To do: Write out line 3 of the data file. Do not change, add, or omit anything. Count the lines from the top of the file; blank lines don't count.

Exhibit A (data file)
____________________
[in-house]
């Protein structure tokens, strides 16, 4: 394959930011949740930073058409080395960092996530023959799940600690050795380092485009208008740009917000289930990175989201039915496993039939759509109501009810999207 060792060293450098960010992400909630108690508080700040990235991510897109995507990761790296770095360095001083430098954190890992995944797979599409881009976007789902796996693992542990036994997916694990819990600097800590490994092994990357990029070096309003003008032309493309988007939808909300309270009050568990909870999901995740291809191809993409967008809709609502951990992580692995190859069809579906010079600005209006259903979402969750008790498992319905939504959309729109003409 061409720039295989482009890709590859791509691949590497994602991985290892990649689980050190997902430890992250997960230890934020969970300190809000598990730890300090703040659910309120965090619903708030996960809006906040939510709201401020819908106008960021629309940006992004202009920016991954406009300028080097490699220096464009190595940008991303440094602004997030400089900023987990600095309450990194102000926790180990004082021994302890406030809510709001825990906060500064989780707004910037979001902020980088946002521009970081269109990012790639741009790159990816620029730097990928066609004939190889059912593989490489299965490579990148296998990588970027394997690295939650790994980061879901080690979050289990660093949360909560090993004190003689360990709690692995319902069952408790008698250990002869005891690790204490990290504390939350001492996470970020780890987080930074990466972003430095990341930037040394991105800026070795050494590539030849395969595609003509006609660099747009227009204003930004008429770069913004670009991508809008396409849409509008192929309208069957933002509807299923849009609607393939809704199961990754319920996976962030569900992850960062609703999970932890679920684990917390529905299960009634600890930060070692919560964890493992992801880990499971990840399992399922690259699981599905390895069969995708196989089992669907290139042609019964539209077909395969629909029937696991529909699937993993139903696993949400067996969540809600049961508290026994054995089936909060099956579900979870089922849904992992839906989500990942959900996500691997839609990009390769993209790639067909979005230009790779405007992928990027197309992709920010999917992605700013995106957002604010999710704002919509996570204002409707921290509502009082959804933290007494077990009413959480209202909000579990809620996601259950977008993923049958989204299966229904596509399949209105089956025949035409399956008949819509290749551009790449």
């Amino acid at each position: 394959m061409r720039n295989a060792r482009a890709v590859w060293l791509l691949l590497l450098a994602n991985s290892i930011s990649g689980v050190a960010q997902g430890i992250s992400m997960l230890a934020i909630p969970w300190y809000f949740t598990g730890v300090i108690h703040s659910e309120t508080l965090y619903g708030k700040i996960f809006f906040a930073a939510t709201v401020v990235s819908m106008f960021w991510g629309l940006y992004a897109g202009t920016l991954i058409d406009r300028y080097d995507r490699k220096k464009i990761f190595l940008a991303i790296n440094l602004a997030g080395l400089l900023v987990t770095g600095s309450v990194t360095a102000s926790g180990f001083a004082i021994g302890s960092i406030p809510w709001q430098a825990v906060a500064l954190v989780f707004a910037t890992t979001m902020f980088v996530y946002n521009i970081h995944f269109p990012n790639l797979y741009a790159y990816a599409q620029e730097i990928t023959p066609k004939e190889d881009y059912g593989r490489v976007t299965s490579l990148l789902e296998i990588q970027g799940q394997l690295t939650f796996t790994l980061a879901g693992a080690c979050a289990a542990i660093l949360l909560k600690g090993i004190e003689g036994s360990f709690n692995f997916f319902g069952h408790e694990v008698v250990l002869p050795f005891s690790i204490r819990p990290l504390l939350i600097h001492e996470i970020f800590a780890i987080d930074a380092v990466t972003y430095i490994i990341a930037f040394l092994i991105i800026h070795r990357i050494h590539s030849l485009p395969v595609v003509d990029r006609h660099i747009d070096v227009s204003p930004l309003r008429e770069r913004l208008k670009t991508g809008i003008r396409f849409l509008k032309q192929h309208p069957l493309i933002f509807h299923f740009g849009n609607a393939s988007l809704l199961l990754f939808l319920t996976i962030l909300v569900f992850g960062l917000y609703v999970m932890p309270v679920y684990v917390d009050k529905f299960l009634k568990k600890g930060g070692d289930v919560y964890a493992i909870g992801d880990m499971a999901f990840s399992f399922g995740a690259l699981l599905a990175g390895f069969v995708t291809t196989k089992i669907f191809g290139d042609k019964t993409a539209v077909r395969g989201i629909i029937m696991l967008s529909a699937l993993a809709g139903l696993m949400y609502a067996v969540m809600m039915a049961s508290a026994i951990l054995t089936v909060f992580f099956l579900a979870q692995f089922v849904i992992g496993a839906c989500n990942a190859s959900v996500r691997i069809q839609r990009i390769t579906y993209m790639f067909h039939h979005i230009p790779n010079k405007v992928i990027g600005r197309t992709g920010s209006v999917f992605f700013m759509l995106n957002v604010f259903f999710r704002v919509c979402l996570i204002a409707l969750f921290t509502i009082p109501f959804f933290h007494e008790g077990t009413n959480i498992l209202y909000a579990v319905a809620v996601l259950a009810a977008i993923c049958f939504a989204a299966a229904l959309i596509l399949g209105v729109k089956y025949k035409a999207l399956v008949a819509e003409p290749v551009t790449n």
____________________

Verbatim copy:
């Amino acid at each position: 394959m061409r720039n295989a060792r482009a890709v590859w060293l791509l691949l590497l450098a994602n991985s290892i930011s990649g689980v050190a960010q997902g430890i992250s992400m997960l230890a934020i909630p969970w300190y809000f949740t598990g730890v300090i108690h703040s659910e309120t508080l965090y619903g708030k700040i996960f809006f906040a930073a939510t709201v401020v990235s819908m106008f960021w991510g629309l940006y992004a897109g202009t920016l991954i058409d406009r300028y080097d995507r490699k220096k464009i990761f190595l940008a991303i790296n440094l602004a997030g080395l400089l900023v987990t770095g600095s309450v990194t360095a102000s926790g180990f001083a004082i021994g302890s960092i406030p809510w709001q430098a825990v906060a500064l954190v989780f707004a910037t890992t979001m902020f980088v996530y946002n521009i970081h995944f269109p990012n790639l797979y741009a790159y990816a599409q620029e730097i990928t023959p066609k004939e190889d881009y059912g593989r490489v976007t299965s490579l990148l789902e296998i990588q970027g799940q394997l690295t939650f796996t790994l980061a879901g693992a080690c979050a289990a542990i660093l949360l909560k600690g090993i004190e003689g036994s360990f709690n692995f997916f319902g069952h408790e694990v008698v250990l002869p050795f005891s690790i204490r819990p990290l504390l939350i600097h001492e996470i970020f800590a780890i987080d930074a380092v990466t972003y430095i490994i990341a930037f040394l092994i991105i800026h070795r990357i050494h590539s030849l485009p395969v595609v003509d990029r006609h660099i747009d070096v227009s204003p930004l309003r008429e770069r913004l208008k670009t991508g809008i003008r396409f849409l509008k032309q192929h309208p069957l493309i933002f509807h299923f740009g849009n609607a393939s988007l809704l199961l990754f939808l319920t996976i962030l909300v569900f992850g960062l917000y609703v999970m932890p309270v679920y684990v917390d009050k529905f299960l009634k568990k600890g930060g070692d289930v919560y964890a493992i909870g992801d880990m499971a999901f990840s399992f399922g995740a690259l699981l599905a990175g390895f069969v995708t291809t196989k089992i669907f191809g290139d042609k019964t993409a539209v077909r395969g989201i629909i029937m696991l967008s529909a699937l993993a809709g139903l696993m949400y609502a067996v969540m809600m039915a049961s508290a026994i951990l054995t089936v909060f992580f099956l579900a979870q692995f089922v849904i992992g496993a839906c989500n990942a190859s959900v996500r691997i069809q839609r990009i390769t579906y993209m790639f067909h039939h979005i230009p790779n010079k405007v992928i990027g600005r197309t992709g920010s209006v999917f992605f700013m759509l995106n957002v604010f259903f999710r704002v919509c979402l996570i204002a409707l969750f921290t509502i009082p109501f959804f933290h007494e008790g077990t009413n959480i498992l209202y909000a579990v319905a809620v996601l259950a009810a977008i993923c049958f939504a989204a299966a229904l959309i596509l399949g209105v729109k089956y025949k035409a999207l399956v008949a819509e003409p290749v551009t790449n």